BAMAKO (Reuters) - Mali's interim President Dioncounda Traore has met for the first time with members of two northern Tuareg separatist groups, provoking anger among many in the country's south as ethnic tensions rise ahead of a presidential poll on Sunday.
The election is meant to unify the West African nation after a March 2012 coup allowed Tuareg rebels and their al Qaeda-linked Islamist allies to seize the West African nation's desert north.
A French-led offensive earlier this year routed and scattered the Islamist fighters, though sporadic attacks continue.
The Tuareg rebels, who were sidelined by the better-armed Islamists early on in the 10-month occupation, last month agreed to take their fighters off the streets in exchange for a promise of negotiations with the new government after the elections.
"We spoke of peace and reconciliation," Ibrahim Ag Mohamed Assale, head of external relations for the Tuareg MNLA rebels, said following the closed-door meeting at the presidential residence late on Sunday.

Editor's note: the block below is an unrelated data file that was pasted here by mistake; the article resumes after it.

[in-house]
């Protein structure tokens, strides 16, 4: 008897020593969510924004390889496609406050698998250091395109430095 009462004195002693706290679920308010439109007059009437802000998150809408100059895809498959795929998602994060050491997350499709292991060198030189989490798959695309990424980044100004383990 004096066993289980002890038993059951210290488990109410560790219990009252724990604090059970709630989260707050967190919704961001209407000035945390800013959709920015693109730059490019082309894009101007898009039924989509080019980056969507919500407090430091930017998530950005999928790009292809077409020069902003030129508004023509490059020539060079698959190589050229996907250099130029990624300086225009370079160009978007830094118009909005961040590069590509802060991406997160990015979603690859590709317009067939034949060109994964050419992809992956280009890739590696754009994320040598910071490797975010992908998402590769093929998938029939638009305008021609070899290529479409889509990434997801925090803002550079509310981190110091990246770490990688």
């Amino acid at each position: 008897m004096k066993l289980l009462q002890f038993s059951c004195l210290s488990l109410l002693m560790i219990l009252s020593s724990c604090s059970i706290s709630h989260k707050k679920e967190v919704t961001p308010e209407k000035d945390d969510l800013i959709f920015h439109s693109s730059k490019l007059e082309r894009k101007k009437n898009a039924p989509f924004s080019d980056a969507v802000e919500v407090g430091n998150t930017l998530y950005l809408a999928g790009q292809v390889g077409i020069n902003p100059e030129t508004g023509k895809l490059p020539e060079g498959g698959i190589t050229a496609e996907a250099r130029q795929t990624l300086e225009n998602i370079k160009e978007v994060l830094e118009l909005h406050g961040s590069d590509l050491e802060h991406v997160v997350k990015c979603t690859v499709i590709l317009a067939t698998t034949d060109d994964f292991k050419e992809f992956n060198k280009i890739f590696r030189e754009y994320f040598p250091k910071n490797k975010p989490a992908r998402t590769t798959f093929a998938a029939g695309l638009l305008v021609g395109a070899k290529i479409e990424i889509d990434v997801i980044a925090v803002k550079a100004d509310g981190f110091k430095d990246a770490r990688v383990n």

Representatives of the MNLA and its ally, the High Council for the Unity of Azawad, had been due to meet with military officials on Monday to review progress in implementing the preliminary peace deal signed in neighboring Burkina Faso.
But many in the capital Bamako viewed the unannounced visit with the president, during which Traore broke the Muslim holy month of Ramadan's traditional daytime fast with the Tuareg leaders, as an affront.
"Dioncounda may forgive them, but the people will not," said Bamako resident Youssouf Toure.
Light-skinned Tuaregs have been blamed for attacks on black Malians in the northern city of Kidal and for the abduction of four election workers and a deputy mayor in another northern town last week.
Two of the Tuareg delegation are named in arrest warrants for alleged crimes committed during the occupation of the north.
"If the Malian justice ministry is searching for a presumed criminal, the president must use all means to deliver him (to the courts) not welcome them with a cup of tea in front of the cameras," another resident of the capital Boubacar Mamadou said.
(Reporting by Adama Diarra; Writing by Elise Knutsen; Editing by Joe Bavier and Michael Roddy)